TISKILWA — Ryan Owens was honored March 29 at an Eagle Scout Court of Honor, held at the Museum on Main in Tiskilwa. A senior at Princeton High School, Owens is the son of Scott and Sandra Owens of Tiskilwa.
Scouting has been a part of Owens’ life for many years and raising his level of participation to Eagle Scout was no small project. Owens was required to complete a project which would benefit his community. The project he chose was to relocate the Indian Rock, which Bob and Mick Bowers wanted to donate to the Museum on Main to preserve the Indian heritage of the community of Tiskilwa.
Owens and his family researched the authenticity of the rock and what it could have been used for. They even drove to Dickson Mounds to gather more insight, and the experts there believe the rock was used by the Indians to crush berries for juice. Bob Bowers discovered the rock about 30 years ago on the Russell farm west of Tiskilwa, and before Clare Russell moved out of the area, she gave it to Bob and his wife, Mick.
“To some people, it’s just a rock, but to us, it’s something to be respected; something that’s priceless. We are happy to be a part of its preservation,” Mick Bowers said.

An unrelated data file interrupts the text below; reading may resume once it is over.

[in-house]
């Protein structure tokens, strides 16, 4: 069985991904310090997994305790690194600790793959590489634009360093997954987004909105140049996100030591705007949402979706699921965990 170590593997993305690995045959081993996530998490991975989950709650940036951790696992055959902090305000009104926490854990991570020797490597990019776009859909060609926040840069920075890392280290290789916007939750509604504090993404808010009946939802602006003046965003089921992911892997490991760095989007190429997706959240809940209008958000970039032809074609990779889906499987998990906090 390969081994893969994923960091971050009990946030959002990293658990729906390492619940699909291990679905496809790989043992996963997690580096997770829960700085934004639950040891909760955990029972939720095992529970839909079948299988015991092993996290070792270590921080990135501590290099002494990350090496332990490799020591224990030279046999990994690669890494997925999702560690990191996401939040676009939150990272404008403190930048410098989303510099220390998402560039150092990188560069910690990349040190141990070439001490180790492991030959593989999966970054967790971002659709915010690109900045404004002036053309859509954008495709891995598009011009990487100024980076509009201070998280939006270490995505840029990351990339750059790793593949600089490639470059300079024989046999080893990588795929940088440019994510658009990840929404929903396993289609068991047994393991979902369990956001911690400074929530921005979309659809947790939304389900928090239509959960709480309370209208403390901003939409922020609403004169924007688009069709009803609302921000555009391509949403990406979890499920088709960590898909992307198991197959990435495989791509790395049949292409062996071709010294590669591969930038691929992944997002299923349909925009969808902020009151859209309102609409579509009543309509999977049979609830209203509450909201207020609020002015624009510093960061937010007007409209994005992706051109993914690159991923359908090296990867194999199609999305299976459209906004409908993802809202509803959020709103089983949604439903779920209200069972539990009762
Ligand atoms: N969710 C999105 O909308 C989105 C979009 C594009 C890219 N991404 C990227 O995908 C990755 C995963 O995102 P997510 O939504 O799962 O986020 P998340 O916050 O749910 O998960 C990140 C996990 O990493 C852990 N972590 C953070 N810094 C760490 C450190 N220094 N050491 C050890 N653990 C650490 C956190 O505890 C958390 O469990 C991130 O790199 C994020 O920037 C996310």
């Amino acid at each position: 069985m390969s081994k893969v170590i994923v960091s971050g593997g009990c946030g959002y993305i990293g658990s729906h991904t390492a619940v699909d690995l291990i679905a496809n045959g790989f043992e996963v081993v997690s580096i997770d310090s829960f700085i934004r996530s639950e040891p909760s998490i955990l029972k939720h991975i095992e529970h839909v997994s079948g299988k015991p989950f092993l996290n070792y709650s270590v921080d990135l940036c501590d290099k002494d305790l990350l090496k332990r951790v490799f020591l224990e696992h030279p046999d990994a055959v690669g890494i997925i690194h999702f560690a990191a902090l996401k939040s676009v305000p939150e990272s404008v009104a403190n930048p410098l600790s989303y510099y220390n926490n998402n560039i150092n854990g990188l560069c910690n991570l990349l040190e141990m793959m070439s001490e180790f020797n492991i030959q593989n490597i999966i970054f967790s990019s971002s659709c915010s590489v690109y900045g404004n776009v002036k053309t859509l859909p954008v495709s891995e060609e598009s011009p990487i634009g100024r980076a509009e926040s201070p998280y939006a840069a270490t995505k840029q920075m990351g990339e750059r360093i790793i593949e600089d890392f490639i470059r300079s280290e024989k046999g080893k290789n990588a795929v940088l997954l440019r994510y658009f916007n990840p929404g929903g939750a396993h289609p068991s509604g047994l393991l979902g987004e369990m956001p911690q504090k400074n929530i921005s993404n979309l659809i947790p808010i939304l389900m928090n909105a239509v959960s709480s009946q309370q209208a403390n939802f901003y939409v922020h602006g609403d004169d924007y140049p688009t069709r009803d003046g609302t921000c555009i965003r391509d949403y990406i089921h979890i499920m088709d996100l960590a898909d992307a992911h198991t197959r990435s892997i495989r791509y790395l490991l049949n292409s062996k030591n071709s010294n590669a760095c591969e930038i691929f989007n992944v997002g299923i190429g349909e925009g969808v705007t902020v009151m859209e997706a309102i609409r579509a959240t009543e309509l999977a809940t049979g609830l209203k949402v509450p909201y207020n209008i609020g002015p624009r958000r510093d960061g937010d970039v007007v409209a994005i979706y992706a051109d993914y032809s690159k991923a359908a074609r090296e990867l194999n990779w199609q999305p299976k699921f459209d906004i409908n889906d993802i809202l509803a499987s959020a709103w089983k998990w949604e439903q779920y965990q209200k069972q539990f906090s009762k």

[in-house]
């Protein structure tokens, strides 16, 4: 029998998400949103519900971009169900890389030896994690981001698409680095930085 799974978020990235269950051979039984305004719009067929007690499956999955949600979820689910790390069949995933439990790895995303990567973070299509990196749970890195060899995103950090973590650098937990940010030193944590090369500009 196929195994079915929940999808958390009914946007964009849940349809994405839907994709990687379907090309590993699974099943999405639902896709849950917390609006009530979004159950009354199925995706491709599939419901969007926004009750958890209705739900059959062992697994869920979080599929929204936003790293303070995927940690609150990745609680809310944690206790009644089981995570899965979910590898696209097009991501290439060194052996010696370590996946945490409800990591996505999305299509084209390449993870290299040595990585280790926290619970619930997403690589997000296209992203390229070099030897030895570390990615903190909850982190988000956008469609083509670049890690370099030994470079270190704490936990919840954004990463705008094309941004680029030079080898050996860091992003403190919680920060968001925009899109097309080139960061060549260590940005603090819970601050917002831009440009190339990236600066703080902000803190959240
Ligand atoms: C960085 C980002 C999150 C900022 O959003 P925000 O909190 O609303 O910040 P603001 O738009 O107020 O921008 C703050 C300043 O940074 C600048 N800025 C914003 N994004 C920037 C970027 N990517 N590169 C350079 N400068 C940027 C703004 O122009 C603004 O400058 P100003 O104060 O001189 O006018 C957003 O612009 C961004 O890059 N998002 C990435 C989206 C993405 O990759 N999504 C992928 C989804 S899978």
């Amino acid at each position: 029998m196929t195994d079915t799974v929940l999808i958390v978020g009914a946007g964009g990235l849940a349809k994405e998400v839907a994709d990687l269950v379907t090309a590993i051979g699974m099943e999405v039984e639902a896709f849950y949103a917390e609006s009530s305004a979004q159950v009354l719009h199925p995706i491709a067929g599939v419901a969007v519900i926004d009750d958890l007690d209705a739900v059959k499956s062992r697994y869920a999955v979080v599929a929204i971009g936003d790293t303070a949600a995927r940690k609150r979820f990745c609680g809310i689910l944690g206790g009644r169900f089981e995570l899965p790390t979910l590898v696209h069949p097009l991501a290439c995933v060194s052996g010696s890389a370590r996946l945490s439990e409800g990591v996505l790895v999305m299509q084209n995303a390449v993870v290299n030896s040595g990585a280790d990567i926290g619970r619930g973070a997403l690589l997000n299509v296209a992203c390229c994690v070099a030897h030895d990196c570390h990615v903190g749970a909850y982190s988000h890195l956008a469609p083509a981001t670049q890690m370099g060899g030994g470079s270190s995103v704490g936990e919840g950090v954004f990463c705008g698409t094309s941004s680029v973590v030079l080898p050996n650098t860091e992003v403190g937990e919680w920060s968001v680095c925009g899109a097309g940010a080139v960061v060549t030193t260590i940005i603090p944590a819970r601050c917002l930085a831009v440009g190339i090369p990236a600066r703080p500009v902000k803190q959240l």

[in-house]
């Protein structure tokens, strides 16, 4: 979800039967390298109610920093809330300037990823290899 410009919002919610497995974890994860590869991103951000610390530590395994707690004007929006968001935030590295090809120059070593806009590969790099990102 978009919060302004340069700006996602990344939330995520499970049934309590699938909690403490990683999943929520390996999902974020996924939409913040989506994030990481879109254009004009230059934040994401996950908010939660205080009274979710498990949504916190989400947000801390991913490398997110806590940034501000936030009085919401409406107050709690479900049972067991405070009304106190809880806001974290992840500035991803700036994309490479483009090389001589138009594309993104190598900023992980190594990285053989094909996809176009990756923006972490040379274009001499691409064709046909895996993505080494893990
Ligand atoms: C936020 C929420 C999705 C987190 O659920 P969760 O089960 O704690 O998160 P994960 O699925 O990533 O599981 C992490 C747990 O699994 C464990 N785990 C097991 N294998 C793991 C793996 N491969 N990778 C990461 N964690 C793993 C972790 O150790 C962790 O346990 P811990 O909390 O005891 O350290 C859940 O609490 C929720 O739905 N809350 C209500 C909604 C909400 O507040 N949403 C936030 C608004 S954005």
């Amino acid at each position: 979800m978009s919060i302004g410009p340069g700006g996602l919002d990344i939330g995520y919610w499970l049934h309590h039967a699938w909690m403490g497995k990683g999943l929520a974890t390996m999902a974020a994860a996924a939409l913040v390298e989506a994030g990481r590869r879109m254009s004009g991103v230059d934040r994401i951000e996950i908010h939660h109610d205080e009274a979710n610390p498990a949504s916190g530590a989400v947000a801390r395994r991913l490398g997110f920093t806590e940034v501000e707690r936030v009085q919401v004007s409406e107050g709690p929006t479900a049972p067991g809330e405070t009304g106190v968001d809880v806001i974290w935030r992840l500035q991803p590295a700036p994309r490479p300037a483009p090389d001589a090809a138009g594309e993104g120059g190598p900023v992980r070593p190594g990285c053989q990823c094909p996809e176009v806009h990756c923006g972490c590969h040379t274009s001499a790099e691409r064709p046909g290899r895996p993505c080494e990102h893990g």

Owens planned and presented a project design to the historical society board for approval; organized the moving of the rock to the museum; and landscaped the area with additional rocks, stepping stones and native prairie plants. An interpretive plaque is part of the display at the museum.
During Owens’ address at the ceremony, he thanked the many people who had a part in making this project possible, including his parents, uncle, grandfather, neighbors, friends, Ed Waca and Delmar Beams, the TCA and those who made donations to cover expenses. And of course, he thanked the Bowerses for donating this priceless artifact to the museum.